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Last Updated: Wednesday, 27 February 2008, 17:57 GMT
Czechs 'close' to US missile deal
Mirek Topolanek and George W Bush in Washington (27 February 2008)
Mr Topolanek did not say what the three words in dispute were
The Czech Republic and US have said they are "close" to an agreement on the installation of a US missile defence radar in the eastern European country.

Czech PM Mirek Topolanek said there were "only three words remaining to resolve" before a deal could be signed, after talks with President George Bush.

The US wants to build the radar station as part of a global shield against ballistic missiles from "rogue" states.

Earlier, Mr Topolanek said he would not seek Russia's permission for the base.

He said Prague would co-operate with Moscow on many issues, but would decide its internal affairs alone. He also

Russia has said the project will upset the military balance in Europe and warned it could have no choice but to point its own missiles at the installations.

President Vladimir Putin last year compared the plan to the Cuban missile crisis of the 1960s, which saw the US and Soviet Union go to the brink of nuclear war.

'Free will'

After meeting at the White House on Wednesday, Mr Topolanek and President Bush both said they were "close" to reaching an agreement on the hosting of part of the US missile defence shield in the Czech Republic.

"There are only three words remaining to resolve," the Czech prime minister said.

We do not want to belong to a group of countries which have to ask Russia for permission if they want to ensure their own defence
Mirek Topolanek
Czech Prime Minister

"Sometimes one word matters a lot, and sometimes an agreement might fail because of one word, but this is not the case. These are just minor details, I'm sure we are going to finalize it soon," he added.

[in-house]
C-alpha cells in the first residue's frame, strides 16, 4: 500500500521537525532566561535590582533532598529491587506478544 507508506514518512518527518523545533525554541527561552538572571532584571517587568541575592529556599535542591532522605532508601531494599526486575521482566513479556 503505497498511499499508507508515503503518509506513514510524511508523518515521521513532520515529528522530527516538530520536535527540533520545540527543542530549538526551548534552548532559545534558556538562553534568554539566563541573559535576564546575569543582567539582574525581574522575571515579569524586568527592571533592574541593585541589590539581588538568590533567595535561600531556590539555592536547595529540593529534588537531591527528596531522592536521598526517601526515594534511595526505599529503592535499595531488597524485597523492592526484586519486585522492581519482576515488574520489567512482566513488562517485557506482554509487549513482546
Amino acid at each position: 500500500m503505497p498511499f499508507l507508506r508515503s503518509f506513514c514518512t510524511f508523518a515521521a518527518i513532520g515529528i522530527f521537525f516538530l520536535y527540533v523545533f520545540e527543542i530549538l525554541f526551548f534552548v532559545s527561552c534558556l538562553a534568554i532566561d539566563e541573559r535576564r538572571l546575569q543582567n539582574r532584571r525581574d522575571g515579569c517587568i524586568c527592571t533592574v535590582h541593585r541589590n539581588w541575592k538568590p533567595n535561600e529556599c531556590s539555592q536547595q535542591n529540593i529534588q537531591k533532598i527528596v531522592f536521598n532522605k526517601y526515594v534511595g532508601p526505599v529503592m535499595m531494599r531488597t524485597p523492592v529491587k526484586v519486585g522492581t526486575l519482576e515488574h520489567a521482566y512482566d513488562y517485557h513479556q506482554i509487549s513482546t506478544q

Mr Topolanek did not say what the words were, but said the dispute "actually relates to environmental protection and the standards that should be adopted".

Mr Bush said reaching agreement over such issues was complicated, but stressed there was a "will to get it done".

"These aren't easy agreements to put in place," he added.

In a speech at the Heritage Foundation in Washington on Tuesday, Mr Topolanek said the radar would be crucial for his country's security, brushing off criticism from Moscow.

"This is not an issue of one radar installation... it primarily concerns an utterance of free will to defend ourselves," he said.

US missile defence graphic

"Our civilisation will end if we lack the will to defend ourselves," he added.

Mr Topolanek accused Russia of trying to sow confusion among Nato allies, particularly those like the Czech Republic and Poland that were members of the Moscow-dominated Warsaw Pact during the Cold War.

"We do not want to belong again to the sphere of Russian influence. We do not want to belong to a group of countries which have to ask Russia for permission if they want to ensure their own defence."

There is heavy opposition to the radar plan in the Czech parliament and a recent survey of public opinion there found 70% of people opposed to the defence shield, the BBC's Rob Cameron in Prague says.

Earlier this month, Poland and the US reached an agreement in principle to install interceptor missiles on Polish soil.

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